Low-traffic areas are blamed in fury for delays that result in more than 3000 fire engines being dispatched to emergency calls in London

  • Low-traffic neighbourhoods were blamed for thousands of delays to fire engines
  • More than 3,000 engines last year were delayed by traffic calming measures 
  • The controversial scheme was created in London and the rest of the UK in 2020 

There has been fury after low-traffic neighbourhoods (LTNs) were blamed for delays to more than 3,000 fire engines out on emergency calls in London.

Analysis of data from London Fire Brigade showed firefighters had slowed response times 3,035 times last year and a fifth of fire engine delays happened because of traffic calming measures.

It is a 42 per cent increase on that stats for 2020, when traffic calming measures such as LTNs, speed bumps and 20mph zones caused 2,145 delays to firefighters.

LTNs are supposed to decrease traffic in certain zones but critics say they just increase traffic elsewhere and get in the way of emergency services.

Low-traffic neighbourhoods were blamed for thousands of delays to fire engines in 2021

Fire engines were delayed in thousands because of low-traffic areas. in 2021 

A fire engine struggling to work through traffic Upper Tooting Road, covered by Wandsworth Council, which runs through a new LTN area while heading to an emergency

Upper Tooting Road runs through a major new LTN area which has been installed by the council

An engine fire engine trying to get through Upper Tooting Road traffic, as it heads to an emergency. The new LTN zone is covered by Wandsworth Council. 

Grant Shapps, Transport Secretary, gave hundreds of millions to councils in May 2020 in order to establish LTNs. He wanted to encourage people to use more eco-friendly travel options during this pandemic.

However, the move was met with strong opposition. Many councils have abandoned this controversial plan.

Analysis by The Telegraph revealed that Hackney’s fire engines had the most traffic calming delays, with 168 delays in 2021. Lambeth, however, saw delays close to tripling from 83 in 2020, to 160 in 2021.

Analysis of data from London Fire Brigade showed firefighters had slowed response times 3,035 times last year and a fifth of fire engine delays happened because of traffic calming measures

Analysing data from London Fire Brigade revealed that firefighters experienced a slow response time of 3,035 times last ye and that traffic calming was responsible for a fifth fire engine delay. 

South London’s Bexley was the most affected by traffic calming, followed closely by Merton, Sutton, and Merton. In total, there were just 27, 35, 43, and 43 delays in 2021.

Brixton resident Katie Taylor told MailOnline: ‘I live on Shakespeare Road and have been on the wrong end of a LTN implemented by the Lambeth council. 

“We got less than one week’s notice regarding the changes.

“The scheme is still extremely divisive and is creating a lot of distress to residents concerned about many different issues.”

Ambulances have also been impeded by low-traffic neighbourhoods bollards for the scheme worth hundreds of millions of pounds

The scheme that is worth hundreds of million of pounds has also hindered ambulances.

There were more than 150 separate instances of Low Traffic Neighbourhoods (LTNs) slowing down ambulance crews in London in an eight-month period, it emerged last year year. (Pictured: A steady stream of patients were brought to Royal London Hospital in 2020)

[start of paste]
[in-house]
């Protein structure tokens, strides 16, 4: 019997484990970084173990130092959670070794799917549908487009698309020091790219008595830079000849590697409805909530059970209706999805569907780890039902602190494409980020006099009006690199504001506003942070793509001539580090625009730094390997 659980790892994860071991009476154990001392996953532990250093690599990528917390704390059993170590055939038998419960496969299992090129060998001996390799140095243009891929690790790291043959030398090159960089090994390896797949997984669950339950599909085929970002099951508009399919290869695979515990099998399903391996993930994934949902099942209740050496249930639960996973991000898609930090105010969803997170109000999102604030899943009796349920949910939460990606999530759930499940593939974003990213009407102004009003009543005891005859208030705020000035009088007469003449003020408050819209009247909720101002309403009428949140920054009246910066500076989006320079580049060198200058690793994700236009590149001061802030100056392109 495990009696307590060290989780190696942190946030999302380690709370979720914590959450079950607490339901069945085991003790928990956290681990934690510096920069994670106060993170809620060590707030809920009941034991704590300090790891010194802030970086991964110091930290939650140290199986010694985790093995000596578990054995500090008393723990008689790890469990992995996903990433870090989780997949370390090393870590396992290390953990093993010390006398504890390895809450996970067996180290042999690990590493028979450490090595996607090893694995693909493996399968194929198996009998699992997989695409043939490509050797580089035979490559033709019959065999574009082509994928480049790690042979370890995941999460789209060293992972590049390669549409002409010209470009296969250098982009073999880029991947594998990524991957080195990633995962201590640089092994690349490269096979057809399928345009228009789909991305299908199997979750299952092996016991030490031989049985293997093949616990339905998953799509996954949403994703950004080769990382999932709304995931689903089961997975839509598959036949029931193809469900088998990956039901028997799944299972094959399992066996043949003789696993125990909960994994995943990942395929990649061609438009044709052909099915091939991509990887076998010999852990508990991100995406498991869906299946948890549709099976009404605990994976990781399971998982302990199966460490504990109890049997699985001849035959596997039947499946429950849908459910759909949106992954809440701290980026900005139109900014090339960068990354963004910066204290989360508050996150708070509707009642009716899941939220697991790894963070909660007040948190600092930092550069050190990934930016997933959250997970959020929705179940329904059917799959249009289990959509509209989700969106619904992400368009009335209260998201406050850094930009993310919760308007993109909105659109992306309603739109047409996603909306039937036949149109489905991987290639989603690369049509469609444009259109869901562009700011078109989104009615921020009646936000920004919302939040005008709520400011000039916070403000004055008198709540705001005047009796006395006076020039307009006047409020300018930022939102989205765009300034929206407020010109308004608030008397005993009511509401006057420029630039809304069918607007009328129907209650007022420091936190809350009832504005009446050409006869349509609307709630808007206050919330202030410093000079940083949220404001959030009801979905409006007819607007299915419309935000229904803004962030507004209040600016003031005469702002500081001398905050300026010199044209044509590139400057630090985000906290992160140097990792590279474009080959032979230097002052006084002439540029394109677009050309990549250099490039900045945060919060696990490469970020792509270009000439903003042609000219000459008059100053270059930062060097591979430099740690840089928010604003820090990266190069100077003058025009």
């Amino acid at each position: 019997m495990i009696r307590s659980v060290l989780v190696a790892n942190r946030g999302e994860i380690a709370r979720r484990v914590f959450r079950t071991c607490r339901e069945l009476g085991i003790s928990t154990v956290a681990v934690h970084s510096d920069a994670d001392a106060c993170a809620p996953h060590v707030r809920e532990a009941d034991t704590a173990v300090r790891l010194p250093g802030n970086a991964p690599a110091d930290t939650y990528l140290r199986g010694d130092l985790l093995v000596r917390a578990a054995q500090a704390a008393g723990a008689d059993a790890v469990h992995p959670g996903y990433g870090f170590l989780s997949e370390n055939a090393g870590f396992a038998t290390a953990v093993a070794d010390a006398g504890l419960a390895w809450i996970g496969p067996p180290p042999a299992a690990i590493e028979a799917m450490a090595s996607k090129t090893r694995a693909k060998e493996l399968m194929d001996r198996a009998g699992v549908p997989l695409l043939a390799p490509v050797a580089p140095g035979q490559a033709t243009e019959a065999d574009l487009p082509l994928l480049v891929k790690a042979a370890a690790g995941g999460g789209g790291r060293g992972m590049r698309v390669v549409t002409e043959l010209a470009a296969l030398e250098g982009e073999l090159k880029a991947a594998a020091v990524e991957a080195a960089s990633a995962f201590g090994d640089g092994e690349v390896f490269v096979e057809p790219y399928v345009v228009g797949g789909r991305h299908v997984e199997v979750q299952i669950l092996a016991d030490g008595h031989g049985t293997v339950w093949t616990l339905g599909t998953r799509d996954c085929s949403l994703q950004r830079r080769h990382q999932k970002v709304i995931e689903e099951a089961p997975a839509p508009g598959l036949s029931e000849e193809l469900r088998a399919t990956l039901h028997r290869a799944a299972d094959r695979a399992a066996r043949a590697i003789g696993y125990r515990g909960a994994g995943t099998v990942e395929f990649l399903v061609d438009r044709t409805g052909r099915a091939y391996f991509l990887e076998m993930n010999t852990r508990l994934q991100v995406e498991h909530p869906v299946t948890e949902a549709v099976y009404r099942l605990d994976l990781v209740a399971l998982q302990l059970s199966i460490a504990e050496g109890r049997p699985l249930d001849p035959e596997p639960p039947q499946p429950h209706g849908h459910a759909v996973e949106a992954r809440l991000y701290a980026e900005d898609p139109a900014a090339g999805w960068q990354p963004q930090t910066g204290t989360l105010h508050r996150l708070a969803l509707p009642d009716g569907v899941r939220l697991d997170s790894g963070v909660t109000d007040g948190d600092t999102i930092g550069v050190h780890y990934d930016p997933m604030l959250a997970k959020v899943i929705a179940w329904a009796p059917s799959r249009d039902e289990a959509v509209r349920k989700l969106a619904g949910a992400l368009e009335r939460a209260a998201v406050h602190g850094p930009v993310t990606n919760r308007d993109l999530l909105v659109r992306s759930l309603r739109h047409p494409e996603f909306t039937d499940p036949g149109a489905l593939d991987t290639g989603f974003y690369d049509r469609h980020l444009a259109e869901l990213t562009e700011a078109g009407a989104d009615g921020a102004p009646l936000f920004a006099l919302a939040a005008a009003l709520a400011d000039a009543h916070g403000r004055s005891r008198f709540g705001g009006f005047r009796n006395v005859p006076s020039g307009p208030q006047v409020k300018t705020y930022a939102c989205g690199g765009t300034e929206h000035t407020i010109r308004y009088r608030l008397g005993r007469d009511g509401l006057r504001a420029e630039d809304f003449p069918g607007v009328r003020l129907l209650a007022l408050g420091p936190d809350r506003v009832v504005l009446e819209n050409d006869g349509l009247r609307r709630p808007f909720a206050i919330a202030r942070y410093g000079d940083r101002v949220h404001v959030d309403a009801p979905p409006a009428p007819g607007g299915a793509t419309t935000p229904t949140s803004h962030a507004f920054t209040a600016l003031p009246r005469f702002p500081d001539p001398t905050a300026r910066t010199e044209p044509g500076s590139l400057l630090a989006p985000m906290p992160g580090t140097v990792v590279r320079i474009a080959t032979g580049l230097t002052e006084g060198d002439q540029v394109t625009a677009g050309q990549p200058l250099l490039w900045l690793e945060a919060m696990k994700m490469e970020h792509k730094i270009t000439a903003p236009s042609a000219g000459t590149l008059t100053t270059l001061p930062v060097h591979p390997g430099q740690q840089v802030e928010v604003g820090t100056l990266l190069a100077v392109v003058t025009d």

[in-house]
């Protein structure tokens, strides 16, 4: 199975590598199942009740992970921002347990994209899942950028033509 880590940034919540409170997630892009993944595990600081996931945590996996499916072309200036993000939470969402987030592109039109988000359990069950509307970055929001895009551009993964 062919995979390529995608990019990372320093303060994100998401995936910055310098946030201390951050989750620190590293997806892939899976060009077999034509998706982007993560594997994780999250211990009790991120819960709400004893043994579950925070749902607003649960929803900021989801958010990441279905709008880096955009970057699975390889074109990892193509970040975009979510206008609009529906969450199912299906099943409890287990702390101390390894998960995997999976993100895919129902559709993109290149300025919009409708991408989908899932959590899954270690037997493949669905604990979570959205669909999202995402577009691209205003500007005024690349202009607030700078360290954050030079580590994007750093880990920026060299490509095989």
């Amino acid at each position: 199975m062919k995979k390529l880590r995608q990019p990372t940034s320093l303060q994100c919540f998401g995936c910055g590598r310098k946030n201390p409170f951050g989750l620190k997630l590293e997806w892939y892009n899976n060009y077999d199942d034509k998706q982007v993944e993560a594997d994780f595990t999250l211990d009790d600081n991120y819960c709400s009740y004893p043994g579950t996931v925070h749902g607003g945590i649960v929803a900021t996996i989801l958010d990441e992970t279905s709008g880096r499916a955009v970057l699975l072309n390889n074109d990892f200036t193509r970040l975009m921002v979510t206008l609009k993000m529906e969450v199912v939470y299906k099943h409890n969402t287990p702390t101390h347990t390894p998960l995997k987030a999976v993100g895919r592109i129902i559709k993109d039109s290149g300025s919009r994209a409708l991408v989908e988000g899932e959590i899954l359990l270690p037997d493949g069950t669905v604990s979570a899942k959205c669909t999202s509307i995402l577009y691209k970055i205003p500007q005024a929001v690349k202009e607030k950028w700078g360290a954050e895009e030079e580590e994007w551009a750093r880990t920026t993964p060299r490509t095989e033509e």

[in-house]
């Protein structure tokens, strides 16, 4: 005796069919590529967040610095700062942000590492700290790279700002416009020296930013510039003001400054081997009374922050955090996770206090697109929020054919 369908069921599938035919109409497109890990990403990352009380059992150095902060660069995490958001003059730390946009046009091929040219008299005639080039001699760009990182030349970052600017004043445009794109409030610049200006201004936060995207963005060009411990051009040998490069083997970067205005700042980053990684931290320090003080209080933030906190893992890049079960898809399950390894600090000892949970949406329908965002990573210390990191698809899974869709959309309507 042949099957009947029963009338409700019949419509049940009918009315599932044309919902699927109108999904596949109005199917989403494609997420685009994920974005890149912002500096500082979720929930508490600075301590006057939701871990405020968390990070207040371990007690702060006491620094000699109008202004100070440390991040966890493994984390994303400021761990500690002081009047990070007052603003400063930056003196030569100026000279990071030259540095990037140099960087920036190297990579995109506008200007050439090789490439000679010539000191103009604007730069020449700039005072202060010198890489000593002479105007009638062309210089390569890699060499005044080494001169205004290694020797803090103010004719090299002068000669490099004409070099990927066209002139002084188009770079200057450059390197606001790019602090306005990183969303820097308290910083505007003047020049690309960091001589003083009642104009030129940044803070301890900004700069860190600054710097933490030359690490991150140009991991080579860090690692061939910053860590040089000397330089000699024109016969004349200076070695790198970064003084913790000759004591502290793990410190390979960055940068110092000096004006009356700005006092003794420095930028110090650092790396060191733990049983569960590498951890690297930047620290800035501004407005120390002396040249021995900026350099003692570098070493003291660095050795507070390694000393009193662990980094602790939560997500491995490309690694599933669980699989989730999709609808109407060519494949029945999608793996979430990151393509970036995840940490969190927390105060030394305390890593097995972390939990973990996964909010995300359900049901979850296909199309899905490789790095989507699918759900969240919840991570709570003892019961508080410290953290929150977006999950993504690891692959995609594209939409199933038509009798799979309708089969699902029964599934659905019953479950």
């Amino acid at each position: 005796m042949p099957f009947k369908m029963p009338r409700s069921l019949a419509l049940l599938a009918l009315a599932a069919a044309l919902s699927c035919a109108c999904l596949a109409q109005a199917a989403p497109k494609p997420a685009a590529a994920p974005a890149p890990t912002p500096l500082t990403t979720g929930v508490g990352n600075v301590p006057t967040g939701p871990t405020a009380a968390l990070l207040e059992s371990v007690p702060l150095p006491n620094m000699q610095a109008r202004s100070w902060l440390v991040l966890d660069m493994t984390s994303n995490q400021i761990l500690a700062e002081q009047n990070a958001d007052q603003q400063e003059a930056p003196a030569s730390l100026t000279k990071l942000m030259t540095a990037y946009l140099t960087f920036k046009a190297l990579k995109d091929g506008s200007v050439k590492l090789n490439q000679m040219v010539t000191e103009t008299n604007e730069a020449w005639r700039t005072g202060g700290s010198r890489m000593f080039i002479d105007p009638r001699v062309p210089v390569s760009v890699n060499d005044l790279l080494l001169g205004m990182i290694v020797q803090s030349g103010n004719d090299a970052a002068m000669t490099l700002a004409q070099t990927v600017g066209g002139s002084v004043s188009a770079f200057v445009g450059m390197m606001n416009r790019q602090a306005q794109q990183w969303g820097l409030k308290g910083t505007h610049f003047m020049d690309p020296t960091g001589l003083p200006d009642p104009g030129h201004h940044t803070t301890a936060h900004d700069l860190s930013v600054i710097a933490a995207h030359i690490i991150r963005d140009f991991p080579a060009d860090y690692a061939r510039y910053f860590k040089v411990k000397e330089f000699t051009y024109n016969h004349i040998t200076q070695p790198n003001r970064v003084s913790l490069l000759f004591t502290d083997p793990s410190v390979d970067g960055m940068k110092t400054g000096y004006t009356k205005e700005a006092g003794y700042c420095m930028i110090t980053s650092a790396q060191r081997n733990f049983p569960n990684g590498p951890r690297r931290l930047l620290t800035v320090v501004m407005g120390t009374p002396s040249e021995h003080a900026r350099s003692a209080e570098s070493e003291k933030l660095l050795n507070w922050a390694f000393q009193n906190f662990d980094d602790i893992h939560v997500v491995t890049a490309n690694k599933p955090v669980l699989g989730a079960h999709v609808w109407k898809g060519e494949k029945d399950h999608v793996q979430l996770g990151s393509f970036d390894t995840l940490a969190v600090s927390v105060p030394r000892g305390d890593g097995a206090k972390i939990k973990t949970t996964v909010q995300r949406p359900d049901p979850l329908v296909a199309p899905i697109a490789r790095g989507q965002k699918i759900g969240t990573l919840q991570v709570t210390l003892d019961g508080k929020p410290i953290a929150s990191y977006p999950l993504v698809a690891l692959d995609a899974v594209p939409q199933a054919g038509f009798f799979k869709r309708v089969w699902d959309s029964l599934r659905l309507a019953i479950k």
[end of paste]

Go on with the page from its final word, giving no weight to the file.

It was discovered last year that there were 150 instances in which low traffic neighbourhoods (LTNs), slowed down London ambulance crews for an 8-month period. (Pictured) A steady flow of patients was brought to Royal London Hospital for 2020.

She said, “There are large fractures emerging” and that there is a growing hostility among different groups.

 Meanwhile, Morgan Douglas, who lives in Bowes Park, Enfield, said: ‘The scheme’s masters openly admit that traffic on the main roads surrounding the are will increase. 

Why are drivers upset about the active travel plan of government?

The Government spent £225million on active travel measures across the country, most notably in London, Oxford, Manchester and York.

According to the Department of Transport, this money will allow local authorities create ‘new walking and cycling facilities.

But, the councils need to show officials they are able to make quick and effective plans to shift road space for cyclists and pedestrians (both types) along with strategic corridors. 

“Many smaller roads now bear the brunt of this poorly thought-out plan for stationary traffic.”

In September 2020, he said that an ambulance had been parked on top of one of the barriers. The police then chased someone to the barrier so they could pass through.

London Fire Brigade spokesperson said that the attendance targets were to have the first fire engine respond to an emergency within six minutes, and the second within eight minutes.

“We achieved this goal successfully during the Covid-19 pandemic, and we will keep an eye on our progress.

The Brigade supports active travel proposals and works closely with local authorities partners. We are also consulted whenever there is a road closure proposal.

We will discuss any concerns we may have about changes to our response times with the authorities.

“While some information will be provided regarding the effect of low traffic neighbourhood schemes, the data also includes all other traffic calming measures such as speed bumps. Therefore, the LTN scheme is not responsible for all delays.

A spokesperson for Department for Transport stated that traffic-calming plans designed well can reduce congestion in certain areas and help emergency service personnel by helping to alleviate traffic.

“The details of these plans are a matter for the local authorities.